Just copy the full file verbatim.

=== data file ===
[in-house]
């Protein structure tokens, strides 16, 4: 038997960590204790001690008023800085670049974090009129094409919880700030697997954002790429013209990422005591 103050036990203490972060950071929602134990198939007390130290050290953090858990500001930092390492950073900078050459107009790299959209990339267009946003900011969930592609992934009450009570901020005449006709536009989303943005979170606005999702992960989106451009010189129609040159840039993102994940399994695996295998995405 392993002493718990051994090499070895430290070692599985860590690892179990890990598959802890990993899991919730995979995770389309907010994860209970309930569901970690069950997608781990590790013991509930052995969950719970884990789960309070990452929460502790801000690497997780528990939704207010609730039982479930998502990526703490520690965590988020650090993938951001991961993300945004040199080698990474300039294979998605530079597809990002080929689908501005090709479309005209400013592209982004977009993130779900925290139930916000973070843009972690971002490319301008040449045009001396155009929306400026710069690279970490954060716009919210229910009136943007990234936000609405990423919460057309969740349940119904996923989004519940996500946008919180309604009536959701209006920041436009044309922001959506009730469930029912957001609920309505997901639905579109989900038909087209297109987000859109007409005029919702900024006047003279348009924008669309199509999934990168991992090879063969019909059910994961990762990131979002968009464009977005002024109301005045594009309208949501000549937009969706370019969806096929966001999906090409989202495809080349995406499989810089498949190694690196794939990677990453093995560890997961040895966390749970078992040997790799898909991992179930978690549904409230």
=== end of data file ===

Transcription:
[in-house]
């Protein structure tokens, strides 16, 4: 038997960590204790001690008023800085670049974090009129094409919880700030697997954002790429013209990422005591 103050036990203490972060950071929602134990198939007390130290050290953090858990500001930092390492950073900078050459107009790299959209990339267009946003900011969930592609992934009450009570901020005449006709536009989303943005979170606005999702992960989106451009010189129609040159840039993102994940399994695996295998995405 392993002493718990051994090499070895430290070692599985860590690892179990890990598959802890990993899991919730995979995770389309907010994860209970309930569901970690069950997608781990590790013991509930052995969950719970884990789960309070990452929460502790801000690497997780528990939704207010609730039982479930998502990526703490520690965590988020650090993938951001991961993300945004040199080698990474300039294979998605530079597809990002080929689908501005090709479309005209400013592209982004977009993130779900925290139930916000973070843009972690971002490319301008040449045009001396155009929306400026710069690279970490954060716009919210229910009136943007990234936000609405990423919460057309969740349940119904996923989004519940996500946008919180309604009536959701209006920041436009044309922001959506009730469930029912957001609920309505997901639905579109989900038909087209297109987000859109007409005029919702900024006047003279348009924008669309199509999934990168991992090879063969019909059910994961990762990131979002968009464009977005002024109301005045594009309208949501000549937009969706370019969806096929966001999906090409989202495809080349995406499989810089498949190694690196794939990677990453093995560890997961040895966390749970078992040997790799898909991992179930978690549904409230």